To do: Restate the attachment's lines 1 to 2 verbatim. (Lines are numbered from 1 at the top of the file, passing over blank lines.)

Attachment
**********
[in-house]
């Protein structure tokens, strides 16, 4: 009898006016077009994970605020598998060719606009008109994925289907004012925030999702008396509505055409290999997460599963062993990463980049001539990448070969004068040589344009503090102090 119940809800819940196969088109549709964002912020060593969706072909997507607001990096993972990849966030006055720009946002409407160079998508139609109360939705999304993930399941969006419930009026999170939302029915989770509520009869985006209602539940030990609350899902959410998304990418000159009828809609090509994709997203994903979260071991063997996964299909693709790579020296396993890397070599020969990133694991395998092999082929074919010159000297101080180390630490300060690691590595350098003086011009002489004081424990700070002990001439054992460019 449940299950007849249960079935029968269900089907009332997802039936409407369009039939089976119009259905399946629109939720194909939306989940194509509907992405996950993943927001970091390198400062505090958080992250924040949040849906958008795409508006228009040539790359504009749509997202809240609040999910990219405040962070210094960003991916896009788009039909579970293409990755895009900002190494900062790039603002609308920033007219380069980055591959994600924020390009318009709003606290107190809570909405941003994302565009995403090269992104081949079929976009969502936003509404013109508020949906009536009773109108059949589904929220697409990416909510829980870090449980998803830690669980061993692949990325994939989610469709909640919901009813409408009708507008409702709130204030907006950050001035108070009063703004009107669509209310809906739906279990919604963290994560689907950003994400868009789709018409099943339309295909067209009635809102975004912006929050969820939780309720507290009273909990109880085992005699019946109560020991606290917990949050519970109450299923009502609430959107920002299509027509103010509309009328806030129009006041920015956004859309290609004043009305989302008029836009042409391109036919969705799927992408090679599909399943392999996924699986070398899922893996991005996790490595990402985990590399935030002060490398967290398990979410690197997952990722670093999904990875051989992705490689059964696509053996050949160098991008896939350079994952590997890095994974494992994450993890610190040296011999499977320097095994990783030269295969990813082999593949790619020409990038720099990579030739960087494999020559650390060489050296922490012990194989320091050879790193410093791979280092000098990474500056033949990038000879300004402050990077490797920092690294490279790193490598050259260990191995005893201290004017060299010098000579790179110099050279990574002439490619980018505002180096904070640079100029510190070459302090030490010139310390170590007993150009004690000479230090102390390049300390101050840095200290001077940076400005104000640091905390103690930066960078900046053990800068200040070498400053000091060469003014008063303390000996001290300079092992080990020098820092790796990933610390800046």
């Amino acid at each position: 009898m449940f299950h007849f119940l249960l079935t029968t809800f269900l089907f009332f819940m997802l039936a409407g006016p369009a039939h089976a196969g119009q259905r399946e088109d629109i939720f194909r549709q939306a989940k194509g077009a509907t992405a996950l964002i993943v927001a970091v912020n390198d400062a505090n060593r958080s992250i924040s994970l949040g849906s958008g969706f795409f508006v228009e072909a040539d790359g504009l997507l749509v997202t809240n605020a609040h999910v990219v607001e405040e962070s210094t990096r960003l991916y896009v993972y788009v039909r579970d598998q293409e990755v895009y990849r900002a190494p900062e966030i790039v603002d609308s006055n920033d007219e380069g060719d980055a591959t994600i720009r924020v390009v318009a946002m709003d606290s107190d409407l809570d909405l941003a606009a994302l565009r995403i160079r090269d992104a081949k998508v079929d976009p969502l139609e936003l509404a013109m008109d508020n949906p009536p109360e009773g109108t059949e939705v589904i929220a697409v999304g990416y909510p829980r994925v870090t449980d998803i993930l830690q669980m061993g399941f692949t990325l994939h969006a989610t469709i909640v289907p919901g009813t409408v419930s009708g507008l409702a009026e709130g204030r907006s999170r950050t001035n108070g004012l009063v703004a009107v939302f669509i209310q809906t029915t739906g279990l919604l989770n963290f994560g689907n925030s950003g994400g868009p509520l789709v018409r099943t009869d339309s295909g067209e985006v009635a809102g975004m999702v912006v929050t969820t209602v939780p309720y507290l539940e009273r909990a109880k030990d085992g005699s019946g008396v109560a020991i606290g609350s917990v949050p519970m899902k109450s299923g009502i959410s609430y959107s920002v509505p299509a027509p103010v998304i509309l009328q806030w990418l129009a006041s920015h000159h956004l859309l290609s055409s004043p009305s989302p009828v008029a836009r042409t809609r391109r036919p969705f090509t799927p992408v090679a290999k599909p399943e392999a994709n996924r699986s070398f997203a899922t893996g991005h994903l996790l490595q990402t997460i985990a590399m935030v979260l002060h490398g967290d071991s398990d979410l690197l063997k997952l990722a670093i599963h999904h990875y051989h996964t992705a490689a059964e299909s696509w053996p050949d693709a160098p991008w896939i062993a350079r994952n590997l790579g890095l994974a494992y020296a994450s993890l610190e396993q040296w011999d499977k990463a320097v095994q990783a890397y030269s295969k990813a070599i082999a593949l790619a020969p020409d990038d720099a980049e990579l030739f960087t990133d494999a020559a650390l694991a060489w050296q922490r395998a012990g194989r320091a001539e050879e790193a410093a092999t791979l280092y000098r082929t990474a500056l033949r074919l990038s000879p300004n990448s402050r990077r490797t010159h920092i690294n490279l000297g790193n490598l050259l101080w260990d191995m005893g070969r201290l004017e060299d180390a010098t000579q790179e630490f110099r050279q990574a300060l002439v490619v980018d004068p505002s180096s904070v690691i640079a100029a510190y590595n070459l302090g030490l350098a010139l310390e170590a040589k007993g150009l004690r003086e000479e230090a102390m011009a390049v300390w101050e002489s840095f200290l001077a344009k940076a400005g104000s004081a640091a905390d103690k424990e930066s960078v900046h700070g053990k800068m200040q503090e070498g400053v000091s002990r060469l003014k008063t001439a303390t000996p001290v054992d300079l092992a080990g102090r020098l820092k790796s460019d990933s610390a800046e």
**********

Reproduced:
[in-house]
């Protein structure tokens, strides 16, 4: 009898006016077009994970605020598998060719606009008109994925289907004012925030999702008396509505055409290999997460599963062993990463980049001539990448070969004068040589344009503090102090 119940809800819940196969088109549709964002912020060593969706072909997507607001990096993972990849966030006055720009946002409407160079998508139609109360939705999304993930399941969006419930009026999170939302029915989770509520009869985006209602539940030990609350899902959410998304990418000159009828809609090509994709997203994903979260071991063997996964299909693709790579020296396993890397070599020969990133694991395998092999082929074919010159000297101080180390630490300060690691590595350098003086011009002489004081424990700070002990001439054992460019 449940299950007849249960079935029968269900089907009332997802039936409407369009039939089976119009259905399946629109939720194909939306989940194509509907992405996950993943927001970091390198400062505090958080992250924040949040849906958008795409508006228009040539790359504009749509997202809240609040999910990219405040962070210094960003991916896009788009039909579970293409990755895009900002190494900062790039603002609308920033007219380069980055591959994600924020390009318009709003606290107190809570909405941003994302565009995403090269992104081949079929976009969502936003509404013109508020949906009536009773109108059949589904929220697409990416909510829980870090449980998803830690669980061993692949990325994939989610469709909640919901009813409408009708507008409702709130204030907006950050001035108070009063703004009107669509209310809906739906279990919604963290994560689907950003994400868009789709018409099943339309295909067209009635809102975004912006929050969820939780309720507290009273909990109880085992005699019946109560020991606290917990949050519970109450299923009502609430959107920002299509027509103010509309009328806030129009006041920015956004859309290609004043009305989302008029836009042409391109036919969705799927992408090679599909399943392999996924699986070398899922893996991005996790490595990402985990590399935030002060490398967290398990979410690197997952990722670093999904990875051989992705490689059964696509053996050949160098991008896939350079994952590997890095994974494992994450993890610190040296011999499977320097095994990783030269295969990813082999593949790619020409990038720099990579030739960087494999020559650390060489050296922490012990194989320091050879790193410093791979280092000098990474500056033949990038000879300004402050990077490797920092690294490279790193490598050259260990191995005893201290004017060299010098000579790179110099050279990574002439490619980018505002180096904070640079100029510190070459302090030490010139310390170590007993150009004690000479230090102390390049300390101050840095200290001077940076400005104000640091905390103690930066960078900046053990800068200040070498400053000091060469003014008063303390000996001290300079092992080990020098820092790796990933610390800046």